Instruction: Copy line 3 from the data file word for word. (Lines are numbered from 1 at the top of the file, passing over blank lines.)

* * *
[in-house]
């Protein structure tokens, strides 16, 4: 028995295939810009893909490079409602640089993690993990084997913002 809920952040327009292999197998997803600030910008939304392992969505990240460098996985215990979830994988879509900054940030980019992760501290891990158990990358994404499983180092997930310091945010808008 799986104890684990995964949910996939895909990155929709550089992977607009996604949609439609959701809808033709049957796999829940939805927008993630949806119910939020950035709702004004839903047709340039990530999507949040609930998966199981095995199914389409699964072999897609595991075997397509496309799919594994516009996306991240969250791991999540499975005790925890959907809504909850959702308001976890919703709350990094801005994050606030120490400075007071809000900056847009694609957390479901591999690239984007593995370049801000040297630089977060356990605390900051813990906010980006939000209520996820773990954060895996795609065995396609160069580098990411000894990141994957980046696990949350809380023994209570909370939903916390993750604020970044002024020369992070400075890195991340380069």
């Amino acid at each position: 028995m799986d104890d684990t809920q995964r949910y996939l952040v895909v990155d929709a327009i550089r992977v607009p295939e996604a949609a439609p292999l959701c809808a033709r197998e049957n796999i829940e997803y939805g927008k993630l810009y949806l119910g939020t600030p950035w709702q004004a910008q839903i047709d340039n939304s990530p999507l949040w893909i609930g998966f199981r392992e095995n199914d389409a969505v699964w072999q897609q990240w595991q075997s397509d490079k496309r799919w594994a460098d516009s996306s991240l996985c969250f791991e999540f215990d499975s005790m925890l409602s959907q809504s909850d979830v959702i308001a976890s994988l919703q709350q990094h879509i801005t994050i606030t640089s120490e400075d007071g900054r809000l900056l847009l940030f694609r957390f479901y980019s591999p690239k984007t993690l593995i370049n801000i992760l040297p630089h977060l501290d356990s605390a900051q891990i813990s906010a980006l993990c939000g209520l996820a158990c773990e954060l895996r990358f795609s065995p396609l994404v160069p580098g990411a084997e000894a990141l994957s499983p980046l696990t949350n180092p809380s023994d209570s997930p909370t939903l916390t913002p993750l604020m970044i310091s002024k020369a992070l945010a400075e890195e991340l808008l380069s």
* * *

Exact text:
């Amino acid at each position: 028995m799986d104890d684990t809920q995964r949910y996939l952040v895909v990155d929709a327009i550089r992977v607009p295939e996604a949609a439609p292999l959701c809808a033709r197998e049957n796999i829940e997803y939805g927008k993630l810009y949806l119910g939020t600030p950035w709702q004004a910008q839903i047709d340039n939304s990530p999507l949040w893909i609930g998966f199981r392992e095995n199914d389409a969505v699964w072999q897609q990240w595991q075997s397509d490079k496309r799919w594994a460098d516009s996306s991240l996985c969250f791991e999540f215990d499975s005790m925890l409602s959907q809504s909850d979830v959702i308001a976890s994988l919703q709350q990094h879509i801005t994050i606030t640089s120490e400075d007071g900054r809000l900056l847009l940030f694609r957390f479901y980019s591999p690239k984007t993690l593995i370049n801000i992760l040297p630089h977060l501290d356990s605390a900051q891990i813990s906010a980006l993990c939000g209520l996820a158990c773990e954060l895996r990358f795609s065995p396609l994404v160069p580098g990411a084997e000894a990141l994957s499983p980046l696990t949350n180092p809380s023994d209570s997930p909370t939903l916390t913002p993750l604020m970044i310091s002024k020369a992070l945010a400075e890195e991340l808008l380069s």